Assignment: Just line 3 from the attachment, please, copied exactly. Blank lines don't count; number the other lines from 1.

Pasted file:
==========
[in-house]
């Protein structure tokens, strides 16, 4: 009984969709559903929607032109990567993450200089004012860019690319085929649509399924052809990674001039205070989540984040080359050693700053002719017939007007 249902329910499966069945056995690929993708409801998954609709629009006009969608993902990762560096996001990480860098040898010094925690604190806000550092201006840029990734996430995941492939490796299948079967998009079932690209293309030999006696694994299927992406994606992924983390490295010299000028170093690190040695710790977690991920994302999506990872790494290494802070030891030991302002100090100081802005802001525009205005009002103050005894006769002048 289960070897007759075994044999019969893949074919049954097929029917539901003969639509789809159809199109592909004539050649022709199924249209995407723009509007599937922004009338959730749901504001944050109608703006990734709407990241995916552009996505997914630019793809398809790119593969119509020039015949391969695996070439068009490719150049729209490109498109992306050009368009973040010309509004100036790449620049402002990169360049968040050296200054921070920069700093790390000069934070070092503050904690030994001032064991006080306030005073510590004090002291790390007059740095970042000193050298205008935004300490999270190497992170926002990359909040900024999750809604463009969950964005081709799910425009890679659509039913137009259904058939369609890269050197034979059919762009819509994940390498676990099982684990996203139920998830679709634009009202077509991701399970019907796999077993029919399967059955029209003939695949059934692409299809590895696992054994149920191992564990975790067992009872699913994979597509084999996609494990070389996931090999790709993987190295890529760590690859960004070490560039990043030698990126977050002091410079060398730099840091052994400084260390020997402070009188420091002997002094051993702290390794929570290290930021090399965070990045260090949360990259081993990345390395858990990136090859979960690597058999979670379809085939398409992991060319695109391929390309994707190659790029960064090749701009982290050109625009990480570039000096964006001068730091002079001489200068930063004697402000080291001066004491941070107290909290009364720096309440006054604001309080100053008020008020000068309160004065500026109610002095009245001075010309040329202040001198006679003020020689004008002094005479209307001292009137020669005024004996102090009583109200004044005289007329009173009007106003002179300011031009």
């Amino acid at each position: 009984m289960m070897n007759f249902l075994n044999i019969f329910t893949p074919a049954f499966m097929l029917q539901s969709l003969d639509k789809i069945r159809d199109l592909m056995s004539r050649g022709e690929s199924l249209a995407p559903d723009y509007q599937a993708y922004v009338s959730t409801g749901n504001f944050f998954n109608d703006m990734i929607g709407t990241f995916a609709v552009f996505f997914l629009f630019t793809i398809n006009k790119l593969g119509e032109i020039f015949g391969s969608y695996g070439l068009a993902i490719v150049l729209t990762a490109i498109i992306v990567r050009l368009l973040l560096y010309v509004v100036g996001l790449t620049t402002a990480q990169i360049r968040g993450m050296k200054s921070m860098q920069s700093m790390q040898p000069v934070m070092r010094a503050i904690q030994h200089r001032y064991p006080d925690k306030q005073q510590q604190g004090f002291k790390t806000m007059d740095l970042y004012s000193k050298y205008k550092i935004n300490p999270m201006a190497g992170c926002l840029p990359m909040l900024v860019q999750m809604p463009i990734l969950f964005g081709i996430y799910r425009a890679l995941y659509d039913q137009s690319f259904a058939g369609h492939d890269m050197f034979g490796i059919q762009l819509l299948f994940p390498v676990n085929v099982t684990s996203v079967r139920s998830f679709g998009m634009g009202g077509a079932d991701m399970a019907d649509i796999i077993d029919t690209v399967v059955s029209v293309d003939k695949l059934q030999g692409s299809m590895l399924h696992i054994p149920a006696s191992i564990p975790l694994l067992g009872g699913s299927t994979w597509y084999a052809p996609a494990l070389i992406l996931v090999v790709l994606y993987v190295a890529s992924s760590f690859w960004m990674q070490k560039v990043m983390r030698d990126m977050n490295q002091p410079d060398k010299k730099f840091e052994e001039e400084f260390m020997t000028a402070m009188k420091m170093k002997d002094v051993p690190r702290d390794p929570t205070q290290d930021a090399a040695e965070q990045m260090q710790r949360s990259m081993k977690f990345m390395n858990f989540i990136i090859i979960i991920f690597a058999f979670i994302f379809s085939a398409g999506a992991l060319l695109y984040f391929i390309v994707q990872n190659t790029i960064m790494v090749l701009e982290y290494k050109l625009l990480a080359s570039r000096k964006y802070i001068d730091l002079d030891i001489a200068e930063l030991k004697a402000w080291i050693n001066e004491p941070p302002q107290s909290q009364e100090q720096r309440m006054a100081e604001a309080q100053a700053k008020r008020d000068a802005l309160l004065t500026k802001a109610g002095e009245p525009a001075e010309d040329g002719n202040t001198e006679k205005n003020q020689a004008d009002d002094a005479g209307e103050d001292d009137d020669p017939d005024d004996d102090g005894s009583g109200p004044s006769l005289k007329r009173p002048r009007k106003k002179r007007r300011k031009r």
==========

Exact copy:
């Amino acid at each position: 009984m289960m070897n007759f249902l075994n044999i019969f329910t893949p074919a049954f499966m097929l029917q539901s969709l003969d639509k789809i069945r159809d199109l592909m056995s004539r050649g022709e690929s199924l249209a995407p559903d723009y509007q599937a993708y922004v009338s959730t409801g749901n504001f944050f998954n109608d703006m990734i929607g709407t990241f995916a609709v552009f996505f997914l629009f630019t793809i398809n006009k790119l593969g119509e032109i020039f015949g391969s969608y695996g070439l068009a993902i490719v150049l729209t990762a490109i498109i992306v990567r050009l368009l973040l560096y010309v509004v100036g996001l790449t620049t402002a990480q990169i360049r968040g993450m050296k200054s921070m860098q920069s700093m790390q040898p000069v934070m070092r010094a503050i904690q030994h200089r001032y064991p006080d925690k306030q005073q510590q604190g004090f002291k790390t806000m007059d740095l970042y004012s000193k050298y205008k550092i935004n300490p999270m201006a190497g992170c926002l840029p990359m909040l900024v860019q999750m809604p463009i990734l969950f964005g081709i996430y799910r425009a890679l995941y659509d039913q137009s690319f259904a058939g369609h492939d890269m050197f034979g490796i059919q762009l819509l299948f994940p390498v676990n085929v099982t684990s996203v079967r139920s998830f679709g998009m634009g009202g077509a079932d991701m399970a019907d649509i796999i077993d029919t690209v399967v059955s029209v293309d003939k695949l059934q030999g692409s299809m590895l399924h696992i054994p149920a006696s191992i564990p975790l694994l067992g009872g699913s299927t994979w597509y084999a052809p996609a494990l070389i992406l996931v090999v790709l994606y993987v190295a890529s992924s760590f690859w960004m990674q070490k560039v990043m983390r030698d990126m977050n490295q002091p410079d060398k010299k730099f840091e052994e001039e400084f260390m020997t000028a402070m009188k420091m170093k002997d002094v051993p690190r702290d390794p929570t205070q290290d930021a090399a040695e965070q990045m260090q710790r949360s990259m081993k977690f990345m390395n858990f989540i990136i090859i979960i991920f690597a058999f979670i994302f379809s085939a398409g999506a992991l060319l695109y984040f391929i390309v994707q990872n190659t790029i960064m790494v090749l701009e982290y290494k050109l625009l990480a080359s570039r000096k964006y802070i001068d730091l002079d030891i001489a200068e930063l030991k004697a402000w080291i050693n001066e004491p941070p302002q107290s909290q009364e100090q720096r309440m006054a100081e604001a309080q100053a700053k008020r008020d000068a802005l309160l004065t500026k802001a109610g002095e009245p525009a001075e010309d040329g002719n202040t001198e006679k205005n003020q020689a004008d009002d002094a005479g209307e103050d001292d009137d020669p017939d005024d004996d102090g005894s009583g109200p004044s006769l005289k007329r009173p002048r009007k106003k002179r007007r300011k031009r």